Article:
The Arc de Triomphe in Paris

Arc de Triomphe pic
Arc de Triomphe

When he served as manager of public health (MPH) at Bristol-Myers Squibb in California and Arizona, Thomas Spetter achieved policy and formulary wins for the company’s virology and CNS brands in the correctional channel. Moreover, Thomas Spetter received the 2012 Best Performer/Pinnacle Award, earning the rank of top MPH. An avid traveler, Tom Spetter has traveled to numerous locations, including Paris, France.

The Arc de Triomphe de l’Etoile in Paris is a triumphal arch of great significance. Built between 1806 and 1836, the Arc de Triomphe is 162 feet high and 150 feet wide. Moreover, it is situated on the western side of the Champs-Elysees, in the middle of the Place Charles de Gaulle.

The arch was built in memory of individuals who fought for France, especially over the course of the Napoleonic Wars. The inner portion of the arch is engraved with the names of all of the generals and the wars in which they fought. A small museum that offers information on the monument’s history, construction, and architectural design is located inside it. Furthermore, visitors can enjoy arresting views of Paris from the roof of the arch.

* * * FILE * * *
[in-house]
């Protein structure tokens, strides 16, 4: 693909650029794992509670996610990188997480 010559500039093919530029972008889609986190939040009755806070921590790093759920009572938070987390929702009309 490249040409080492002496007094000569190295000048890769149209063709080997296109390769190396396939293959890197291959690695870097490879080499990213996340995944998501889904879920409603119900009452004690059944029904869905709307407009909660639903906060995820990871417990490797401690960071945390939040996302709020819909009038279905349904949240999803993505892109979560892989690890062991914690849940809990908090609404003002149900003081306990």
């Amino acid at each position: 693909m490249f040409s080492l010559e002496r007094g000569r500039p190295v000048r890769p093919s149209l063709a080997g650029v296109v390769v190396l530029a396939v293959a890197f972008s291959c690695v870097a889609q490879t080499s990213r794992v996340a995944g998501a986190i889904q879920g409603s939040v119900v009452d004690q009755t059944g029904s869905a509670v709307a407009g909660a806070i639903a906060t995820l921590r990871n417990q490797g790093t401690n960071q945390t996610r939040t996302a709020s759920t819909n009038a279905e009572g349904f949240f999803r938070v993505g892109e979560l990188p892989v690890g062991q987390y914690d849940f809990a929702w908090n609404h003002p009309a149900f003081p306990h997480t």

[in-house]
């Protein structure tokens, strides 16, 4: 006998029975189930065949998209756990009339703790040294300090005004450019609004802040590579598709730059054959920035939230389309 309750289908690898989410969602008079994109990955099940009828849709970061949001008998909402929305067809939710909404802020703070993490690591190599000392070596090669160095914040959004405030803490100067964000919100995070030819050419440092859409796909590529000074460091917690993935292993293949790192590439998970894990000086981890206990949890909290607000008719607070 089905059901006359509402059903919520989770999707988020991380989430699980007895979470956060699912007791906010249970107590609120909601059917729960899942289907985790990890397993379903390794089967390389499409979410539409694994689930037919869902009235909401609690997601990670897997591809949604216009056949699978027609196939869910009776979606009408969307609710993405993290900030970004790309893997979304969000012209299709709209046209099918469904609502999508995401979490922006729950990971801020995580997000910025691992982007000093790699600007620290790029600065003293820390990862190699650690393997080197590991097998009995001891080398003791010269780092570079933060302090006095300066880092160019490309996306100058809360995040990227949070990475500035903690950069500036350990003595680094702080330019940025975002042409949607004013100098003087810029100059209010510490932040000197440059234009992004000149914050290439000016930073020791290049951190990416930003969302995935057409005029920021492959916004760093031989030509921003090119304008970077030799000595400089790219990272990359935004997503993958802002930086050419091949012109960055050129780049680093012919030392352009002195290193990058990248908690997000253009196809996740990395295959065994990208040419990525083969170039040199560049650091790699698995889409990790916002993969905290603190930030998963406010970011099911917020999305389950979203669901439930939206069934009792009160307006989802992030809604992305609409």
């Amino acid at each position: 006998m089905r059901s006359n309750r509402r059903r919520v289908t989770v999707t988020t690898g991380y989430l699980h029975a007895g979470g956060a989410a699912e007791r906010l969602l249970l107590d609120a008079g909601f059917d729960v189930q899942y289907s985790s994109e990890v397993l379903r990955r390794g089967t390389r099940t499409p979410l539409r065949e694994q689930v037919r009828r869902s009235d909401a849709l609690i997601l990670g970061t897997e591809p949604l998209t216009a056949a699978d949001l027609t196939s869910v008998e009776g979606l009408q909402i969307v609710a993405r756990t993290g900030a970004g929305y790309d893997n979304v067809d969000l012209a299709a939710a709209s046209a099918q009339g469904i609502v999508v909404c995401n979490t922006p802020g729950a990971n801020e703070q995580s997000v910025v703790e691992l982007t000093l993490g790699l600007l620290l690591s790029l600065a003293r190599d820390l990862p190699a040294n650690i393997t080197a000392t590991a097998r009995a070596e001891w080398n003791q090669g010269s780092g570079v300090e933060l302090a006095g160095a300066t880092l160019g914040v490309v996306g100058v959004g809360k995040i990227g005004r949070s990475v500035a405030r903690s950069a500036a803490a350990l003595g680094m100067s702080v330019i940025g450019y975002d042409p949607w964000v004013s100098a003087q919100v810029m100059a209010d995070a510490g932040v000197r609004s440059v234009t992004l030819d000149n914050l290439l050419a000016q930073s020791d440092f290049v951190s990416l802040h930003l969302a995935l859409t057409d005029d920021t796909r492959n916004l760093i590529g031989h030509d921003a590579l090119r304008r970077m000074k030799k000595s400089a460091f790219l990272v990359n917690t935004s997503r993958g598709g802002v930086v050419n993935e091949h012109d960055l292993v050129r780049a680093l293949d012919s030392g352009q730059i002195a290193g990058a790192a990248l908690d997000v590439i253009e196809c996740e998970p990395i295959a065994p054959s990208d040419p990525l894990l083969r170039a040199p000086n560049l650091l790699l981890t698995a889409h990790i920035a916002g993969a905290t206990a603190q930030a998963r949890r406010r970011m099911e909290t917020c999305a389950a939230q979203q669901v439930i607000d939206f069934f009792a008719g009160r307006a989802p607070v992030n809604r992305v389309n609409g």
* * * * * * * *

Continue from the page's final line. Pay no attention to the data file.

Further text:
Top Three Ski Resorts in California

Mammoth Mountain Ski pic
Mammoth Mountain Ski

Thomas Spetter is an award-winning sales executive with over 20 years’ experience in the pharmaceutical products field. In his free time, Thomas Spetter enjoys taking on some of California’s top skiing destinations.

Though there are many acclaimed skiing areas in California, a recent survey tagged Mammoth Mountain Ski, Heavenly Mountain Resort, and Squaw Valley-Alpine Meadows as the most popular among skiers.

Based in Mammoth Lakes, Mammoth Mountain Ski receives an annual 400 inches of snowfall and offers the highest summit elevation in the entire state at just over 11,000 feet. The resort offers more than 3,500 acres available for skiing and contains modern facilities and a variety of terrain options.

Heavenly Mountain Resort is situated on the shores of Lake Tahoe, providing skiers and snowboarders with gorgeous scenery all day long. The resort gets an average of 360 inches of snowfall spread across 4,800 skiable acres. Additionally, there is a variety of nightlife and entertainment options to keep the party going after the skiing is over.